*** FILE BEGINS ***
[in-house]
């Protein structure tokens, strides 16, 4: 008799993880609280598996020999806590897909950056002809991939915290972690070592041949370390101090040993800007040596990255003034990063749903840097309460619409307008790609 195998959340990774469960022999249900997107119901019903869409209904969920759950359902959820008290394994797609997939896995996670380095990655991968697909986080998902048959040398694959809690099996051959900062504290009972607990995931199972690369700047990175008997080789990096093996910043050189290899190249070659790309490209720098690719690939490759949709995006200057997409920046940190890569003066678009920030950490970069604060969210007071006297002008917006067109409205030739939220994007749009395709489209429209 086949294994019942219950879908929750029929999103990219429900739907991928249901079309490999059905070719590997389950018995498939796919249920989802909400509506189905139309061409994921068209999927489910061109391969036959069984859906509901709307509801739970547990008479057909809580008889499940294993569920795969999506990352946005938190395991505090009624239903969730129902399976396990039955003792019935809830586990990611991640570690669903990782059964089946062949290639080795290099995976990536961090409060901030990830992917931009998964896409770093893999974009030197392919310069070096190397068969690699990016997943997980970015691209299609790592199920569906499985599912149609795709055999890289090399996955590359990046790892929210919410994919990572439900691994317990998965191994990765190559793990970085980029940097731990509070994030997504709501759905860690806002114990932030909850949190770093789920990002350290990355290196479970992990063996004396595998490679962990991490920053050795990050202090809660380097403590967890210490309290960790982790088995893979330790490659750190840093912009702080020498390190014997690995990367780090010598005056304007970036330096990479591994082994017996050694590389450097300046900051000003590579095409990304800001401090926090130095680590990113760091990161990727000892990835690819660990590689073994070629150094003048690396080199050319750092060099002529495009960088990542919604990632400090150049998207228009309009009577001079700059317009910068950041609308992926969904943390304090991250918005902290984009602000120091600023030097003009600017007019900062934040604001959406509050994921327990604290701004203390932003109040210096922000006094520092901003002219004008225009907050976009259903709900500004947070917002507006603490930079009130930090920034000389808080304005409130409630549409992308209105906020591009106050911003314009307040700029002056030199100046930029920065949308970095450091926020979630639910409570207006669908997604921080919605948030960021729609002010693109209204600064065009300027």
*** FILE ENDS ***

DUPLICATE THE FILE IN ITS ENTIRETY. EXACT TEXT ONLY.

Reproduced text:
[in-house]
């Protein structure tokens, strides 16, 4: 008799993880609280598996020999806590897909950056002809991939915290972690070592041949370390101090040993800007040596990255003034990063749903840097309460619409307008790609 195998959340990774469960022999249900997107119901019903869409209904969920759950359902959820008290394994797609997939896995996670380095990655991968697909986080998902048959040398694959809690099996051959900062504290009972607990995931199972690369700047990175008997080789990096093996910043050189290899190249070659790309490209720098690719690939490759949709995006200057997409920046940190890569003066678009920030950490970069604060969210007071006297002008917006067109409205030739939220994007749009395709489209429209 086949294994019942219950879908929750029929999103990219429900739907991928249901079309490999059905070719590997389950018995498939796919249920989802909400509506189905139309061409994921068209999927489910061109391969036959069984859906509901709307509801739970547990008479057909809580008889499940294993569920795969999506990352946005938190395991505090009624239903969730129902399976396990039955003792019935809830586990990611991640570690669903990782059964089946062949290639080795290099995976990536961090409060901030990830992917931009998964896409770093893999974009030197392919310069070096190397068969690699990016997943997980970015691209299609790592199920569906499985599912149609795709055999890289090399996955590359990046790892929210919410994919990572439900691994317990998965191994990765190559793990970085980029940097731990509070994030997504709501759905860690806002114990932030909850949190770093789920990002350290990355290196479970992990063996004396595998490679962990991490920053050795990050202090809660380097403590967890210490309290960790982790088995893979330790490659750190840093912009702080020498390190014997690995990367780090010598005056304007970036330096990479591994082994017996050694590389450097300046900051000003590579095409990304800001401090926090130095680590990113760091990161990727000892990835690819660990590689073994070629150094003048690396080199050319750092060099002529495009960088990542919604990632400090150049998207228009309009009577001079700059317009910068950041609308992926969904943390304090991250918005902290984009602000120091600023030097003009600017007019900062934040604001959406509050994921327990604290701004203390932003109040210096922000006094520092901003002219004008225009907050976009259903709900500004947070917002507006603490930079009130930090920034000389808080304005409130409630549409992308209105906020591009106050911003314009307040700029002056030199100046930029920065949308970095450091926020979630639910409570207006669908997604921080919605948030960021729609002010693109209204600064065009300027």